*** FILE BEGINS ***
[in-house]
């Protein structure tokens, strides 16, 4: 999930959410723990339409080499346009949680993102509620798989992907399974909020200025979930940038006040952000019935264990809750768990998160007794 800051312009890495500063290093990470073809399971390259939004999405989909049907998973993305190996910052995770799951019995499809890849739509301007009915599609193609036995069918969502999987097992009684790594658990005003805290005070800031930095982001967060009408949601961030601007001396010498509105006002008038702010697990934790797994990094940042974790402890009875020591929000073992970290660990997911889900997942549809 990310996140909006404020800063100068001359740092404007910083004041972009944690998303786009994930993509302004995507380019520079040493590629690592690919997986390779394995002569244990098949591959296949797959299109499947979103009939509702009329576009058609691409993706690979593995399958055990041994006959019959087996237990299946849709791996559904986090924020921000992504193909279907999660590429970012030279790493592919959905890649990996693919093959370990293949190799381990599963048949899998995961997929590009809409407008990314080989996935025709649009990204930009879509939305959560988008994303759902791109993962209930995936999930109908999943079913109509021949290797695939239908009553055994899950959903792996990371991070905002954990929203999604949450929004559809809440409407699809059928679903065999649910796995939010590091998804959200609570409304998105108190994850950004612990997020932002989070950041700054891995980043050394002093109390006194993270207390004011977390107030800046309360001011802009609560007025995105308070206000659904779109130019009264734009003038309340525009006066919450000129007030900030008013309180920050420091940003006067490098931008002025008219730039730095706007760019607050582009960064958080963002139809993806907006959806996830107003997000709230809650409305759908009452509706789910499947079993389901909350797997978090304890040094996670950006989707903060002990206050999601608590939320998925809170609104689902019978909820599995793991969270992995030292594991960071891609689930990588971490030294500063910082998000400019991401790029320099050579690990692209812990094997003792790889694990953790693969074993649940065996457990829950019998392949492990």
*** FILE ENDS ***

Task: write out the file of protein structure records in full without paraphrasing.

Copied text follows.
[in-house]
């Protein structure tokens, strides 16, 4: 999930959410723990339409080499346009949680993102509620798989992907399974909020200025979930940038006040952000019935264990809750768990998160007794 800051312009890495500063290093990470073809399971390259939004999405989909049907998973993305190996910052995770799951019995499809890849739509301007009915599609193609036995069918969502999987097992009684790594658990005003805290005070800031930095982001967060009408949601961030601007001396010498509105006002008038702010697990934790797994990094940042974790402890009875020591929000073992970290660990997911889900997942549809 990310996140909006404020800063100068001359740092404007910083004041972009944690998303786009994930993509302004995507380019520079040493590629690592690919997986390779394995002569244990098949591959296949797959299109499947979103009939509702009329576009058609691409993706690979593995399958055990041994006959019959087996237990299946849709791996559904986090924020921000992504193909279907999660590429970012030279790493592919959905890649990996693919093959370990293949190799381990599963048949899998995961997929590009809409407008990314080989996935025709649009990204930009879509939305959560988008994303759902791109993962209930995936999930109908999943079913109509021949290797695939239908009553055994899950959903792996990371991070905002954990929203999604949450929004559809809440409407699809059928679903065999649910796995939010590091998804959200609570409304998105108190994850950004612990997020932002989070950041700054891995980043050394002093109390006194993270207390004011977390107030800046309360001011802009609560007025995105308070206000659904779109130019009264734009003038309340525009006066919450000129007030900030008013309180920050420091940003006067490098931008002025008219730039730095706007760019607050582009960064958080963002139809993806907006959806996830107003997000709230809650409305759908009452509706789910499947079993389901909350797997978090304890040094996670950006989707903060002990206050999601608590939320998925809170609104689902019978909820599995793991969270992995030292594991960071891609689930990588971490030294500063910082998000400019991401790029320099050579690990692209812990094997003792790889694990953790693969074993649940065996457990829950019998392949492990």